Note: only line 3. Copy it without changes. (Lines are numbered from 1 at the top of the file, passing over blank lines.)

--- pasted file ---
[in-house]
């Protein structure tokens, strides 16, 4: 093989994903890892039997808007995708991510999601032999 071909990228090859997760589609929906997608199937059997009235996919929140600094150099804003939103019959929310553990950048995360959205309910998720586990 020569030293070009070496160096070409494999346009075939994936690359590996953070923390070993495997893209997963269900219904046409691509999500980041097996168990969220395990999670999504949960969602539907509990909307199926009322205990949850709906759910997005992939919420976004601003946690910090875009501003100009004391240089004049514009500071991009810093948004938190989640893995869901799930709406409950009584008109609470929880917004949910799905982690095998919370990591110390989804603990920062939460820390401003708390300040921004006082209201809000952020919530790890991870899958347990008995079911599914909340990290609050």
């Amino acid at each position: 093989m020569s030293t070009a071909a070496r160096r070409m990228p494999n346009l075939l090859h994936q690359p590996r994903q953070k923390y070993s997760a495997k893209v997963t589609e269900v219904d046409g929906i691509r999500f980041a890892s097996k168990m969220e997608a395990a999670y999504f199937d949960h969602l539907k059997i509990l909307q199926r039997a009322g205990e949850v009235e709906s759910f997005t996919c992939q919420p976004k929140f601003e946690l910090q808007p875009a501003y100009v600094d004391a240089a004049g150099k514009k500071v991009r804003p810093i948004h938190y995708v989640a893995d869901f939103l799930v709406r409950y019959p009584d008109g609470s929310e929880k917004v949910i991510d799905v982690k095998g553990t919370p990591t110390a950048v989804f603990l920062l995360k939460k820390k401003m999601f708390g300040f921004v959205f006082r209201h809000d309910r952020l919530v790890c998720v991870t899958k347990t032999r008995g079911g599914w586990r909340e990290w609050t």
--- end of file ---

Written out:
């Amino acid at each position: 093989m020569s030293t070009a071909a070496r160096r070409m990228p494999n346009l075939l090859h994936q690359p590996r994903q953070k923390y070993s997760a495997k893209v997963t589609e269900v219904d046409g929906i691509r999500f980041a890892s097996k168990m969220e997608a395990a999670y999504f199937d949960h969602l539907k059997i509990l909307q199926r039997a009322g205990e949850v009235e709906s759910f997005t996919c992939q919420p976004k929140f601003e946690l910090q808007p875009a501003y100009v600094d004391a240089a004049g150099k514009k500071v991009r804003p810093i948004h938190y995708v989640a893995d869901f939103l799930v709406r409950y019959p009584d008109g609470s929310e929880k917004v949910i991510d799905v982690k095998g553990t919370p990591t110390a950048v989804f603990l920062l995360k939460k820390k401003m999601f708390g300040f921004v959205f006082r209201h809000d309910r952020l919530v790890c998720v991870t899958k347990t032999r008995g079911g599914w586990r909340e990290w609050t």